“Green” Fluorescent–Plasmonic Carbon-Based Nanocomposites with Controlled Performance for Mild Laser Hyperthermia PAPER | Photonics

Yury V. Ryabchikov, senior researcher in the area of Mid-IR and Bioapplications at the HiLASE Centre, published a research paper in collaboration with Alexander Zaderko from Taras Shevchenko National University in Kyiv, Ukraine. The study titled “Green” Fluorescent–Plasmonic Carbon-Based Nanocomposites with Controlled Performance for Mild Laser Hyperthermia can be found in the Photonics journal.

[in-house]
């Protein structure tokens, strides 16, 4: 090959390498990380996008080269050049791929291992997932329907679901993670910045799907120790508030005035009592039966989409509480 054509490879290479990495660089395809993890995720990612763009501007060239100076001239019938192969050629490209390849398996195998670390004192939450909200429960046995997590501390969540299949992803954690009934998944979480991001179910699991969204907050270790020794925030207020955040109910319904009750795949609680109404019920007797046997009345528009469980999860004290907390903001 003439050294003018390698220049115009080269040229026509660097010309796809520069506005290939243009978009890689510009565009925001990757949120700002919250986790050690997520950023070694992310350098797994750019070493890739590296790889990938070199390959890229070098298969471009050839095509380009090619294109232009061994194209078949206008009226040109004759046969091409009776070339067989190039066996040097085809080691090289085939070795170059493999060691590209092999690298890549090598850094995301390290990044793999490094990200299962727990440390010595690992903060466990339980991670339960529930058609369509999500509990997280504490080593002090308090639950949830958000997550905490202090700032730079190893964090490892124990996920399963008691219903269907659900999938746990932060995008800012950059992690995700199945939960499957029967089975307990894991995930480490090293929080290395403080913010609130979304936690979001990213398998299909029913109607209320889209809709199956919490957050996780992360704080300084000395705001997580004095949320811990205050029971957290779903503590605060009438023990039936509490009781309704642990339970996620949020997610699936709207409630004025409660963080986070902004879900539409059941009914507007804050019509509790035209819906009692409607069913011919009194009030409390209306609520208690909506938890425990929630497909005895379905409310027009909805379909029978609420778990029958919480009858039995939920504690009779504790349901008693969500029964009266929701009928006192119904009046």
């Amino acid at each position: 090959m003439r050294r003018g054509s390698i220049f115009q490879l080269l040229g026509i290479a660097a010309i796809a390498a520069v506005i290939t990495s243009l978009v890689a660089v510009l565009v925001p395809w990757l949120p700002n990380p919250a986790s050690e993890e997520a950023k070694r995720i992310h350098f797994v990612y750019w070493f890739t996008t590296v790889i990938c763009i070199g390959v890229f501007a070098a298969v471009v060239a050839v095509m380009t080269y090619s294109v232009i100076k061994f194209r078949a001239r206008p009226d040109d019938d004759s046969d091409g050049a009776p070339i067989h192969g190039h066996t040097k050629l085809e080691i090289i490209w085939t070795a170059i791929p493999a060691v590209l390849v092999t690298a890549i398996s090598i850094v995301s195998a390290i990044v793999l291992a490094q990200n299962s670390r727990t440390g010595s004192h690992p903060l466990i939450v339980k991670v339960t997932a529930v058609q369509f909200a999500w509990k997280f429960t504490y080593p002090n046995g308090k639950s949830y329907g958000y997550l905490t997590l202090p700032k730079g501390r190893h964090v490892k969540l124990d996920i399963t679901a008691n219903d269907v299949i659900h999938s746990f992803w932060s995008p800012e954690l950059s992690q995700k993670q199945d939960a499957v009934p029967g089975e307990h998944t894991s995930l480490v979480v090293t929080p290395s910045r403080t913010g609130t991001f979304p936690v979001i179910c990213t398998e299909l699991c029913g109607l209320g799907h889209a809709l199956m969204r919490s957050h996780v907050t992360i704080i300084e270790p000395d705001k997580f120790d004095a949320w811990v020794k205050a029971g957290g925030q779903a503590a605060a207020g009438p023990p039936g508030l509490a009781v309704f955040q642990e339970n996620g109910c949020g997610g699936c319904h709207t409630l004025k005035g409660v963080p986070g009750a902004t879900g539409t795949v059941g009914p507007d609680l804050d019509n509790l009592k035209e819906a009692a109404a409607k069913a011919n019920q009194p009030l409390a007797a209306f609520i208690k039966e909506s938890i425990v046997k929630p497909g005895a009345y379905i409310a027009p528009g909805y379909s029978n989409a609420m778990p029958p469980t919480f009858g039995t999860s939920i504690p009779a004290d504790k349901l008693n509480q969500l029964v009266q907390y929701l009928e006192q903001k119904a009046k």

Fluorescent carbon nanodots are a promising nanomaterial for different applications in biophotonics, sensing and optical nanothermometry fields due to their strong fluorescence properties. However, their multi-modal applications are considerably limited, requiring the use of several nanoagents that could solve different tasks simultaneously. In this paper, we report the first experimental results on a facile “green” laser-based synthesis of multi-modal carbon–metallic nanocomposites with tuned optical performance. This simple approach leads to the appearance of finely controlled plasmonic properties in carbon-based nanocomposites whose spectral position is adapted by using an appropriate material. Thus, longer laser ablation provokes 29-fold increase in the absorption intensity of carbon–gold nanocomposites due to the increase in the metal content from 13% (30 s) to 53% (600 s). Despite strong plasmonic properties, the metal presence results in the quenching of the carbon nanostructures’ fluorescence (2.4-fold for C-Au NCs and 3.6-fold for C-Ag NCs for 600 s ablation time). Plasmonic nanocomposites with variable metal content reveal a ~3-fold increase in the laser-to-heat conversion efficiency of carbon nanodots matching the temperature range for mild hyperthermia applications. The findings presented demonstrate a facile approach to expanding the properties of chemically prepared semiconductor nanostructures due to the formation of novel semiconductor–metallic nanocomposites using a “green” approach. Together with the ease in control of their performance, it can considerably increase the impact of semiconductor nanomaterials in various photonic, plasmonic and biomedical applications.

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